Media reports of Twitter’s newly announced country-specific content policy have focused on the implication for authoritarian regimes low down the press freedom table.  But its application in the UK raises interesting questions too: which authorities will Twitter respond to and to what types of complaint?

Twitter has not disclosed the finer details of its policy, as it does not want “to comment on hypothetical situations“. That was the line from Twitter’s media office as well its head of global public policy, Colin Crowell who appeared in front of the Joint Committee on Privacy and Injunctions on Monday.

It should be noted that Twitter already removes contentious content from its platform; the new development is that they have developed the tools to do it on a country-by-country basis – ie. what is censored in China is not censored to a reader in Britain (and vice versa).

Privacy injunctions are an obvious scenario to consider in the context of English law. When the Joint Committee raised the issue with Crowell on Monday he said he didn’t “pretend to know exactly how an injunction process would work“.  According to Twitter’s media office and Crowell, Twitter has not yet had to deal with the “super injunction” situation yet.

Twitter’s policy is general, although copyright infringement C&D notices dominate the Chilling Effects site, which Twitter is using to post removals. Crowell told the committee that the Twitter would deal with requests from an “authorised entity“. Similarly, Twitter’s media office told me that it “will evaluate each request to remove content that comes from an authorized entity and determine whether or not that content needs to be withheld, reactively, from the site“.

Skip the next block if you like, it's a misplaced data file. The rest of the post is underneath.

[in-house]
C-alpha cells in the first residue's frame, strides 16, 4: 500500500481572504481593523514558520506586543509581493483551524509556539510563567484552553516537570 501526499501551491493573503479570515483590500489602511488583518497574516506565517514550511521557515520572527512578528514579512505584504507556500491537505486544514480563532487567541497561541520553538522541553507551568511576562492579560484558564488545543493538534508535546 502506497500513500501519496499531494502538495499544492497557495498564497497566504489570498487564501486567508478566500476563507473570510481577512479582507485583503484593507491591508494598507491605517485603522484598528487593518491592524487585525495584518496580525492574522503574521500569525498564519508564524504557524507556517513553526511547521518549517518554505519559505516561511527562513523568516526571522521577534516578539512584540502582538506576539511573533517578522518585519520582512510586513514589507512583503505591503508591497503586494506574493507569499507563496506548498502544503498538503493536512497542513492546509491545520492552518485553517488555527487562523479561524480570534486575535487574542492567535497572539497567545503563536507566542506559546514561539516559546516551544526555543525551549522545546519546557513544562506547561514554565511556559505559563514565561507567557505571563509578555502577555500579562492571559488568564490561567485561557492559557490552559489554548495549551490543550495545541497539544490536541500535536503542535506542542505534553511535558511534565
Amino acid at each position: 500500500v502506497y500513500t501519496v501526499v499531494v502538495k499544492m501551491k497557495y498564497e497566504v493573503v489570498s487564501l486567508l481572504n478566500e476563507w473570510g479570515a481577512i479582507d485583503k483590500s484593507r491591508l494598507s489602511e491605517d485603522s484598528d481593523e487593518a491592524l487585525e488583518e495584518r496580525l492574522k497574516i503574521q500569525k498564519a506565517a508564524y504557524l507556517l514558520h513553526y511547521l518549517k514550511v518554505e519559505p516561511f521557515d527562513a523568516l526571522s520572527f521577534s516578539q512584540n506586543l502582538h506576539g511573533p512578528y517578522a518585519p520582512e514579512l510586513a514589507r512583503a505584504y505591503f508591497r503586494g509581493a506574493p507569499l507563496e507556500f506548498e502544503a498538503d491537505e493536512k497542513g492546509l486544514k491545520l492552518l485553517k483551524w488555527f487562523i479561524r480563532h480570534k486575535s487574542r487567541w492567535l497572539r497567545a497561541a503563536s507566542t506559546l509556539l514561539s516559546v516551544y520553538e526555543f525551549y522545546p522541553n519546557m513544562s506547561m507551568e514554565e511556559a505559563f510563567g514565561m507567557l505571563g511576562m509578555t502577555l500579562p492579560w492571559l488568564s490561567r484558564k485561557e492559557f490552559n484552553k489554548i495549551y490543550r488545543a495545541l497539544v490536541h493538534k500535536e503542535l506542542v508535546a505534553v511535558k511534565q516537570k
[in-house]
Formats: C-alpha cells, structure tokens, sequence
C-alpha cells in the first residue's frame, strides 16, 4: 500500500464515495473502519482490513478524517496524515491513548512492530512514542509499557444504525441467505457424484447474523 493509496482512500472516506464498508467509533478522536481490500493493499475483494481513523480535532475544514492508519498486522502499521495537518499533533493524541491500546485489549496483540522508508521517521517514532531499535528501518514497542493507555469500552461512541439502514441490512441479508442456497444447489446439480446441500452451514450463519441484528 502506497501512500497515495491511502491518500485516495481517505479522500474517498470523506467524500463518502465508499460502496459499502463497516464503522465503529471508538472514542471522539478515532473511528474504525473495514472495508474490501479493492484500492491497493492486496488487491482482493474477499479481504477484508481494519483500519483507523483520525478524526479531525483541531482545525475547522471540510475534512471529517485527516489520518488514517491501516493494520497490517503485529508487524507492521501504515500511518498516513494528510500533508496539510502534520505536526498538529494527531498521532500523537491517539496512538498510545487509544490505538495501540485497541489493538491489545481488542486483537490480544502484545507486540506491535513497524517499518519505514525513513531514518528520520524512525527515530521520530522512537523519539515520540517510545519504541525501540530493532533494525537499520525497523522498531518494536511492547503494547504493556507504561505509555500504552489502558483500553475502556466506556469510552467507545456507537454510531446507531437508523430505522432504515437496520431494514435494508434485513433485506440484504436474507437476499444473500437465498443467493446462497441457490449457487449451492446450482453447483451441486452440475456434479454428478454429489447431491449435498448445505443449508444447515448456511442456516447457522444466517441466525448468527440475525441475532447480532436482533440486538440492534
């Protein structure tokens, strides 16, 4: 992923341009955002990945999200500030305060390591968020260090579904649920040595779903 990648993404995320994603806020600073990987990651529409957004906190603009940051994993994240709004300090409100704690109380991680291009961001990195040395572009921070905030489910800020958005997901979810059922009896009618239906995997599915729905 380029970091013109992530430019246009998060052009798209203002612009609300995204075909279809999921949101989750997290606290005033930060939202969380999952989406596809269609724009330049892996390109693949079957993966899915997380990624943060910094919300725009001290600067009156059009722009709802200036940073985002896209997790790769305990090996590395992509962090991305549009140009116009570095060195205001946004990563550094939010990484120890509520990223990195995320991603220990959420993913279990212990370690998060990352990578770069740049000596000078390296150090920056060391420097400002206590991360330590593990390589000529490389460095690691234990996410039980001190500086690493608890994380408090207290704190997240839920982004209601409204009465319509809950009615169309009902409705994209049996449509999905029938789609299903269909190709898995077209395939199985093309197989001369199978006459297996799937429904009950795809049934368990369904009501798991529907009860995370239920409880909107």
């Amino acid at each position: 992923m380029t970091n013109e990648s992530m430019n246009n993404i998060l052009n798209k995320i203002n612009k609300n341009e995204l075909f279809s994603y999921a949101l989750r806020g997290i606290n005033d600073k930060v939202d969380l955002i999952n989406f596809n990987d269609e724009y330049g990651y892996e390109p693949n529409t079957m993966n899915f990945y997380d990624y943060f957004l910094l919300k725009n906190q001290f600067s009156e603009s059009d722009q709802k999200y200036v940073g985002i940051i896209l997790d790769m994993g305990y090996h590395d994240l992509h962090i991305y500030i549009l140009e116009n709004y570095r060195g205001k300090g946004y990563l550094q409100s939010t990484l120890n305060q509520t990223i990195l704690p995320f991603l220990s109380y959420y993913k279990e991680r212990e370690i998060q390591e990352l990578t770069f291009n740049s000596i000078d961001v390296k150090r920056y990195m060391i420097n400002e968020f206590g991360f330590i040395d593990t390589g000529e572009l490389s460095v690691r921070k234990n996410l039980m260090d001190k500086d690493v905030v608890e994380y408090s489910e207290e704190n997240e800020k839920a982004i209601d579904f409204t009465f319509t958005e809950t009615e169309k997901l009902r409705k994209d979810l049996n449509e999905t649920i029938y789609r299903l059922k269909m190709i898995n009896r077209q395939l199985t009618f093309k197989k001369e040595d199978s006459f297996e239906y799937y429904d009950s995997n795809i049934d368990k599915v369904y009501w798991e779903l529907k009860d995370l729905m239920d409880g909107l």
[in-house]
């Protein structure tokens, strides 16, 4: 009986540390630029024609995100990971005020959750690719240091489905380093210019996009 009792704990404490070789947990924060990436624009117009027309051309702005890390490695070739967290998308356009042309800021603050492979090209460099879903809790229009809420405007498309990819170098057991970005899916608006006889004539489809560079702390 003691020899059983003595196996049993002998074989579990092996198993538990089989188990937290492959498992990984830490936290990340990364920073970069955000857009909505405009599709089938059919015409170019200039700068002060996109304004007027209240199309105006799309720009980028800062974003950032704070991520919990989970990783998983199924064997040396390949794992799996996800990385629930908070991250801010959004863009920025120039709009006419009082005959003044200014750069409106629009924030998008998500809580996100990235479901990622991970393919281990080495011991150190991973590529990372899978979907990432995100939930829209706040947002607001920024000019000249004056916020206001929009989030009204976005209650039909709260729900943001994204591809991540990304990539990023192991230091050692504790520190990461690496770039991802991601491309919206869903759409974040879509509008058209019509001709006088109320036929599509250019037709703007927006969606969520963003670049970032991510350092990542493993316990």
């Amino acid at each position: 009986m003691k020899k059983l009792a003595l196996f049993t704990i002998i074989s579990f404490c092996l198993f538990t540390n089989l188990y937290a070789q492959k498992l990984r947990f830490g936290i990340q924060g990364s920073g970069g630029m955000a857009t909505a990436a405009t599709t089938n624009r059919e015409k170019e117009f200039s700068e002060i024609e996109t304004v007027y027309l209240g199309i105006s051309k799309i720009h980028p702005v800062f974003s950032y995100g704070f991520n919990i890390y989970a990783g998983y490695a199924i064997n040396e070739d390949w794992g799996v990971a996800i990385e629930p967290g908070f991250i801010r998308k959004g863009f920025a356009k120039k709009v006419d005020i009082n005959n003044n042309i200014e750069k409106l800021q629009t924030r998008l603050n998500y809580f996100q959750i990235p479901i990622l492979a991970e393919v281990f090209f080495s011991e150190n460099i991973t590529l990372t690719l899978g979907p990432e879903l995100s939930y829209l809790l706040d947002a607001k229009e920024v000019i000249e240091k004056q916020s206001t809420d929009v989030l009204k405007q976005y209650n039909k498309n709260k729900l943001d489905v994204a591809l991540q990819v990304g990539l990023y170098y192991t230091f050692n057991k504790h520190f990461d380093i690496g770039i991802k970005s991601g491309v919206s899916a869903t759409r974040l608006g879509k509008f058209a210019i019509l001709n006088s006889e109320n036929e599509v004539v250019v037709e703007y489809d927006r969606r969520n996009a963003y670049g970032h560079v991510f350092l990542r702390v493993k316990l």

I asked Twitter’s media office what such an “authorized entity” might be – a national court, a government, or the complainant directly? Would specific legal action need to be taken?

“We can’t give more detail on what constitutes an authorized entity because it will be different depending on the situation, the law, the country, etc,” I was told. “There are just too many variables with this stuff to make across the board generalized statements.

If content is withheld in a specific country, users in that country will see a grey “tweet withheld” box and Twitter will also report that removal to Chilling Effects.

The Chilling Effects page will be a useful tool for legal researchers like myself, but presumably in the case of a privacy injunction the specific “withheld” information will not be disclosed to a British audience, as it would rather defeat the object of the removal.

My questions for Twitter:

  • You have mentioned the Chilling Effect Clearing House project, which deals mainly with copyright C&D Notices. Will you also log defamation, data protection and privacy complaints there?
  • Some media reports have concentrated on ‘government’ requests to remove content but your blog post seemed more ambiguous – does it cover other types of legal complaints too?
  • If you receive an English court order (eg. in defamation case, or reporting restriction) would you block content globally, or only to an English & Welsh audience? Either way, could you explain that position, in relation to the general policy?
  • At what stage will tweets be removed from certain audiences: in response to informal complaints from users? Or would it have to be a legal complaint (letters before action and/or claim form?)
  • How big is your legal team dealing with complaints and how do you manage the process of deciding whether to remove content to certain audiences?

Judith Townend is a freelance journalist and PhD researcher examining legal restraints on the media, who runs the Meeja Law blog. She is @jtownend on Twitter.